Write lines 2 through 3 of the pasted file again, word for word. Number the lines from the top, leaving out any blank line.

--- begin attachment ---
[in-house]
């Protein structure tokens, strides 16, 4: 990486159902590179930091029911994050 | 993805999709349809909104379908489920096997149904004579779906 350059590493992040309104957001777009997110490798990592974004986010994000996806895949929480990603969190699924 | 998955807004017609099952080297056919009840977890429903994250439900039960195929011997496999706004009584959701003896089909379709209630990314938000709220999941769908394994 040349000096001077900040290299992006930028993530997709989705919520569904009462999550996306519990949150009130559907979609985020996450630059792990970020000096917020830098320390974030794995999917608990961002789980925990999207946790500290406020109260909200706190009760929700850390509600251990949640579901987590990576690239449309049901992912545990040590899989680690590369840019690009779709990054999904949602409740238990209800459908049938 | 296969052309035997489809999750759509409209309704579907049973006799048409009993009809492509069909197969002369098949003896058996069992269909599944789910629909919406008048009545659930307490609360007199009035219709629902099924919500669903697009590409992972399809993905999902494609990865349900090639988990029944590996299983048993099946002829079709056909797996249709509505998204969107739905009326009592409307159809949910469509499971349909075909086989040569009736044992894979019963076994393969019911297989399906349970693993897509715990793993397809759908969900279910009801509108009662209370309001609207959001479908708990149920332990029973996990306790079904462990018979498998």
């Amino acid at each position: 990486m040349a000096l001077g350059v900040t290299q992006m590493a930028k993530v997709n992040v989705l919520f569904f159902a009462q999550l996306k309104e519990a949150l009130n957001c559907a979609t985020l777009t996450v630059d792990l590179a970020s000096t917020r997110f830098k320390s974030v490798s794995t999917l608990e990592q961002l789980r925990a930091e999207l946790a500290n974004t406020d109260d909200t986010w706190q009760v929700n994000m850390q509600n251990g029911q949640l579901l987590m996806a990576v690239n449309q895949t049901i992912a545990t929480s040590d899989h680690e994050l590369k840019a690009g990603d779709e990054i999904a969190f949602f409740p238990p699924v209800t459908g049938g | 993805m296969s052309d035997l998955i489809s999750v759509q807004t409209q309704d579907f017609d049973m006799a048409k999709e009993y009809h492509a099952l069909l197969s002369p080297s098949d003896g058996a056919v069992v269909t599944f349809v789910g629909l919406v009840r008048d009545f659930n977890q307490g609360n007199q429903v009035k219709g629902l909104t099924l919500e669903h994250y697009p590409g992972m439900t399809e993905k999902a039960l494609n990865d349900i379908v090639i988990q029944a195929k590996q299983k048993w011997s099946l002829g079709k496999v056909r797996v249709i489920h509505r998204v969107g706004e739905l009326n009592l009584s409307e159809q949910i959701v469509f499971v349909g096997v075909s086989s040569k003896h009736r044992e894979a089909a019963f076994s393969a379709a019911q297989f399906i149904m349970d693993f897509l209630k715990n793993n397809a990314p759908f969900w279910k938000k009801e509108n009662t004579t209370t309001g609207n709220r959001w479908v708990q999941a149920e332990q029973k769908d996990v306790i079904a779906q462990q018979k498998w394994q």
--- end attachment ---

């Protein structure tokens, strides 16, 4: 990486159902590179930091029911994050 | 993805999709349809909104379908489920096997149904004579779906 350059590493992040309104957001777009997110490798990592974004986010994000996806895949929480990603969190699924 | 998955807004017609099952080297056919009840977890429903994250439900039960195929011997496999706004009584959701003896089909379709209630990314938000709220999941769908394994 040349000096001077900040290299992006930028993530997709989705919520569904009462999550996306519990949150009130559907979609985020996450630059792990970020000096917020830098320390974030794995999917608990961002789980925990999207946790500290406020109260909200706190009760929700850390509600251990949640579901987590990576690239449309049901992912545990040590899989680690590369840019690009779709990054999904949602409740238990209800459908049938 | 296969052309035997489809999750759509409209309704579907049973006799048409009993009809492509069909197969002369098949003896058996069992269909599944789910629909919406008048009545659930307490609360007199009035219709629902099924919500669903697009590409992972399809993905999902494609990865349900090639988990029944590996299983048993099946002829079709056909797996249709509505998204969107739905009326009592409307159809949910469509499971349909075909086989040569009736044992894979019963076994393969019911297989399906349970693993897509715990793993397809759908969900279910009801509108009662209370309001609207959001479908708990149920332990029973996990306790079904462990018979498998």
């Amino acid at each position: 990486m040349a000096l001077g350059v900040t290299q992006m590493a930028k993530v997709n992040v989705l919520f569904f159902a009462q999550l996306k309104e519990a949150l009130n957001c559907a979609t985020l777009t996450v630059d792990l590179a970020s000096t917020r997110f830098k320390s974030v490798s794995t999917l608990e990592q961002l789980r925990a930091e999207l946790a500290n974004t406020d109260d909200t986010w706190q009760v929700n994000m850390q509600n251990g029911q949640l579901l987590m996806a990576v690239n449309q895949t049901i992912a545990t929480s040590d899989h680690e994050l590369k840019a690009g990603d779709e990054i999904a969190f949602f409740p238990p699924v209800t459908g049938g | 993805m296969s052309d035997l998955i489809s999750v759509q807004t409209q309704d579907f017609d049973m006799a048409k999709e009993y009809h492509a099952l069909l197969s002369p080297s098949d003896g058996a056919v069992v269909t599944f349809v789910g629909l919406v009840r008048d009545f659930n977890q307490g609360n007199q429903v009035k219709g629902l909104t099924l919500e669903h994250y697009p590409g992972m439900t399809e993905k999902a039960l494609n990865d349900i379908v090639i988990q029944a195929k590996q299983k048993w011997s099946l002829g079709k496999v056909r797996v249709i489920h509505r998204v969107g706004e739905l009326n009592l009584s409307e159809q949910i959701v469509f499971v349909g096997v075909s086989s040569k003896h009736r044992e894979a089909a019963f076994s393969a379709a019911q297989f399906i149904m349970d693993f897509l209630k715990n793993n397809a990314p759908f969900w279910k938000k009801e509108n009662t004579t209370t309001g609207n709220r959001w479908v708990q999941a149920e332990q029973k769908d996990v306790i079904a779906q462990q018979k498998w394994q």